As is so often the case in the skimo world, we get really excited about the little things. So when we heard that the redesigned Atomic Backland UL 85 was 10% lighter and made in hard-to-find lengths, we got pretty excited. Integrating several of their proprietary technologies, the witches and warlocks at Atomic were able to shave grams from an already light model. This while maintaining the intuitive, stable feel that the Backland series is known for. In its second generation, this version of the Backland UL 85 has the Atomic HRZN spoon shaped tip that was first introduced on the Bent Chetler and has now spread to the farthest corners of the Atomic freeride line. This improves steering and float simultaneously. The tips of course still have a race-notch to streamline skin attachment, which is a huge plus for efficient transitions. Carbon fiber sheets sit above and below the Ultra Light Woodcore, making a sandwich that offers a snappy ride without compromising on stability. We used the word 'workhorse' to describe the previous model of this ski, and it still applies. Now, the Backland UL 85 is just a slightly leaner workhorse that skis even better.
Atomic's Cap Sidewall transfers power through the core to the edge, all while keeping things light for long approaches and big days.
The Carbon Powered laminates and Ultra Light Woodcore combine to give an incredibly powerful downhill ride, especially for a ski this light.
True to typical Backland UL form, this updated 85 is stable and predictable, providing a reliable ride across the board.
The 15% rocker, 117mm-wide tip [172cm] provide a stable, steady ride even in heavy, choppy, or just plain bad snow.
The Tech Tips make for seamless skin attachment, perfect for tight transitions and windy peaks.
HRZN spoon shaped tip slices right through snow and won’t hook up on crust.
Stable and reliable; comes in hard-to-find lengths
A badass ski brought back and made even better
Hey, I'm 6', 155 lbs. I ski mostly on Navis Freebirds that are 184. I'm looking at these skis for something lightweight but more practical/versatile than a skinny rando ski. Mostly for long tours, spring couloirs, and Rainier/Bolivia volcanoes. Think I should go with 179's or do you have any good arguments for or against going shorter with 172's? Thanks!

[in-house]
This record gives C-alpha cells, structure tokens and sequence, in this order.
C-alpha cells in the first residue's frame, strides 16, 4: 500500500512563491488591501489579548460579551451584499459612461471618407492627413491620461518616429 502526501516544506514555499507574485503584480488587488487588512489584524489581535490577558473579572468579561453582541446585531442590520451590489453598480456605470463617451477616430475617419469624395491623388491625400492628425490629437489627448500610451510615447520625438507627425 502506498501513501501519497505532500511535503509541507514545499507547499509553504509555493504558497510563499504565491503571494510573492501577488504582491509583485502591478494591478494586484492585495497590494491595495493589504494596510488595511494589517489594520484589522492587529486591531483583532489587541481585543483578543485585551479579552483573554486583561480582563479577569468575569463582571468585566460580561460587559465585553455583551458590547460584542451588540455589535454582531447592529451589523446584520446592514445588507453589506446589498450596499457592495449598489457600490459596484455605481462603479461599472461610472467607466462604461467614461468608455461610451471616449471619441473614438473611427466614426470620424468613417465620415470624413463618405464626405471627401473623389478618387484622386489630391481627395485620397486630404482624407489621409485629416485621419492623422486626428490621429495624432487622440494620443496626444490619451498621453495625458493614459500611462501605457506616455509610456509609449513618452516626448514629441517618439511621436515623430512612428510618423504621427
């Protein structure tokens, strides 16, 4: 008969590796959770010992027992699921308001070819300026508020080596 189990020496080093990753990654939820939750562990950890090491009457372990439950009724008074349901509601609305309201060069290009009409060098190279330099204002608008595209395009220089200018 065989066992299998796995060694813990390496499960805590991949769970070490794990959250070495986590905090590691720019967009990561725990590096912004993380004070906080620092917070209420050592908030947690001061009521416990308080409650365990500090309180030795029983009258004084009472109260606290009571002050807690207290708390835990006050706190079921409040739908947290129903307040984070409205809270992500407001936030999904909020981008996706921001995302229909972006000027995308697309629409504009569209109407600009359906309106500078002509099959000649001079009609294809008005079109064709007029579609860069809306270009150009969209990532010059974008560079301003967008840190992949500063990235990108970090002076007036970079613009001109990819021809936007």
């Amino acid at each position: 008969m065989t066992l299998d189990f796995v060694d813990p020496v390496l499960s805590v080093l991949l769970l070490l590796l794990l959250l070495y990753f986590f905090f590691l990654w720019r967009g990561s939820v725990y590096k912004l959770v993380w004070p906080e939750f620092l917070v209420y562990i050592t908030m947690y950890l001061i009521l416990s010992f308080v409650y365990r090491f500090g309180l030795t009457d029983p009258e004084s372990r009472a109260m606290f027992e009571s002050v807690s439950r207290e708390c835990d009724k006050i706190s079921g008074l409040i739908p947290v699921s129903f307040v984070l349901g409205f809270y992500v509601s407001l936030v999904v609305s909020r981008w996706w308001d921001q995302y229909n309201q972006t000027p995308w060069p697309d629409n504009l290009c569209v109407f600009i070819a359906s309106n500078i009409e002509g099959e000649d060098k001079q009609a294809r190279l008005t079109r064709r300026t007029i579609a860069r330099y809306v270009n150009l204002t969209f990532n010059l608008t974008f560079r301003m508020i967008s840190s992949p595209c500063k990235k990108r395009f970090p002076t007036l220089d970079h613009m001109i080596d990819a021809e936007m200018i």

Hey Chris, solid choice with the Backland 85! If you are committed to skiing longer boards, you may find the 179cm more like what you're used to. That said, the 172 would be more than enough ski for most of those consolidated-snow missions such as skiing volcanoes. With a mountaineering ski, a little less length pays dividends for making lots of kick-turns, easy hop-turning on steep terrain, and putting a ski on/taking it off your pack a bunch of times over the course of the day. Since you wouldn't be hitting lots of fresh snow, the reduced float of a shorter ski shouldn't be a problem.
Hey Casper, that's a good question. The Backland 85 might take a slight durability edge over the Movement or Blizzard offerings as it has a bit more wood in the core, which dampens potential impacts against rocks or other obstacles, and maintains consistent strength through all kinds of demanding skiing. We've also seen excellent durability on the Zero G series. If you're looking for the most durable mid-fat skis in the business look no further than the apparently indestructible Ski Trab Magico and Mistico.
Hey Robert, the Xenic should pair nicely with the Backland 85! The mounting plate is more than wide enough to accommodate the toe piece. Leave it to the Swiss to design a binding that works well with a midfat ski. :-)
Just got a pair of 85UL-172. These are supposed to weigh 1040+-30g, but mine are 1100/1125. The same scale shows 1340g for Mtn Explore 95-169 (~1380g), so the numbers should be close. Anybody else found them substantially heavier? I know the differences are small, but I was strongly considering Hyper Vector BC which is "listed" ~1160g for 95-171.
Hi Kenji, we weigh our skis so have confidence in the weights for skis in our inventory (if you see Specs Verified = Yes). We're happy to exchange on our dime if the weight doesn't meet your expectations (I don't see an order from you though?).
Sorry, they are from a local store, but I did get a pair of Trab bindings from you to go on these skis. The store had another pair about 100g lighter and swapped w/ mine. Thanks!
Hi! I'm looking for an all-arounder ski... I've got some fatter powder planks and a race setup, but nothing in the middle. This ski seems like it'd fit the bill: mid-fat, tight turning radius, pretty damn light... I'd probably use it as my daily driver, but would also want to use it for ski mountaineering / tight couloirs. I'm 5'6", 130 lbs, and tend to like shorter skis so was thinking of going for the 158s. Also I'm a crap skier. What do you guys think, is this ski (with some light boots and mounted with a set of race bindings) a decent way to go? Also, I noticed using the 'compare' tool that you guys don't list 'ski mountaineering' as one of the uses, and was just wondering why not? Is there a reason you wouldn't recommend it for ski mountaineering objectives? Thanks!
Hey Paul Magnus, I would say the Backland 85 would be an excellent choice given everything you're saying about yourself and your skiing! You might find the 165cm a little better in deep snow if these will be your all-around ski, although the 158cm functions better as a mountaineering weapon, and would still float nicely in the soft stuff. And yes, we do love these skis for steep skiing off of summits and traversing the high hills! The Usage listing is mainly gesturing to the way that the Backland 85 is designed for and excels in everyday applications, not just on cold and chossy north faces. Hard to go wrong with these zebra rippers!